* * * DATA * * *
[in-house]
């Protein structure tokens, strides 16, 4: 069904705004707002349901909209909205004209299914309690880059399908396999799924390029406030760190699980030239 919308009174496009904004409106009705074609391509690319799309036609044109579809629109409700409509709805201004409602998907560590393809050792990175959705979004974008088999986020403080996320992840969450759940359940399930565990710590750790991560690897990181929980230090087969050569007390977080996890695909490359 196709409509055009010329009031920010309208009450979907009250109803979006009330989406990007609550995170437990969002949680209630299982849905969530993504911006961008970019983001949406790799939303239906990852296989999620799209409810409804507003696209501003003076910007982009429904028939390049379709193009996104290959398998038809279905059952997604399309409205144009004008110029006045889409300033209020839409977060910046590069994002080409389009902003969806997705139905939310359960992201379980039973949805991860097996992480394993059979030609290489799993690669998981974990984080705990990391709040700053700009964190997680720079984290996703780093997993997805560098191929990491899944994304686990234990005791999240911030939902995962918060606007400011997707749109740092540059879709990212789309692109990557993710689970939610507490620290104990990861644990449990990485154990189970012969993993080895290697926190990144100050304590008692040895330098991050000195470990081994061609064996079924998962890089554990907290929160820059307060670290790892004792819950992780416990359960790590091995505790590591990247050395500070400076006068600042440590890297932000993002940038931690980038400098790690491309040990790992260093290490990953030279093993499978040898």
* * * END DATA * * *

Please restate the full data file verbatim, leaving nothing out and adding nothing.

[in-house]
């Protein structure tokens, strides 16, 4: 069904705004707002349901909209909205004209299914309690880059399908396999799924390029406030760190699980030239 919308009174496009904004409106009705074609391509690319799309036609044109579809629109409700409509709805201004409602998907560590393809050792990175959705979004974008088999986020403080996320992840969450759940359940399930565990710590750790991560690897990181929980230090087969050569007390977080996890695909490359 196709409509055009010329009031920010309208009450979907009250109803979006009330989406990007609550995170437990969002949680209630299982849905969530993504911006961008970019983001949406790799939303239906990852296989999620799209409810409804507003696209501003003076910007982009429904028939390049379709193009996104290959398998038809279905059952997604399309409205144009004008110029006045889409300033209020839409977060910046590069994002080409389009902003969806997705139905939310359960992201379980039973949805991860097996992480394993059979030609290489799993690669998981974990984080705990990391709040700053700009964190997680720079984290996703780093997993997805560098191929990491899944994304686990234990005791999240911030939902995962918060606007400011997707749109740092540059879709990212789309692109990557993710689970939610507490620290104990990861644990449990990485154990189970012969993993080895290697926190990144100050304590008692040895330098991050000195470990081994061609064996079924998962890089554990907290929160820059307060670290790892004792819950992780416990359960790590091995505790590591990247050395500070400076006068600042440590890297932000993002940038931690980038400098790690491309040990790992260093290490990953030279093993499978040898």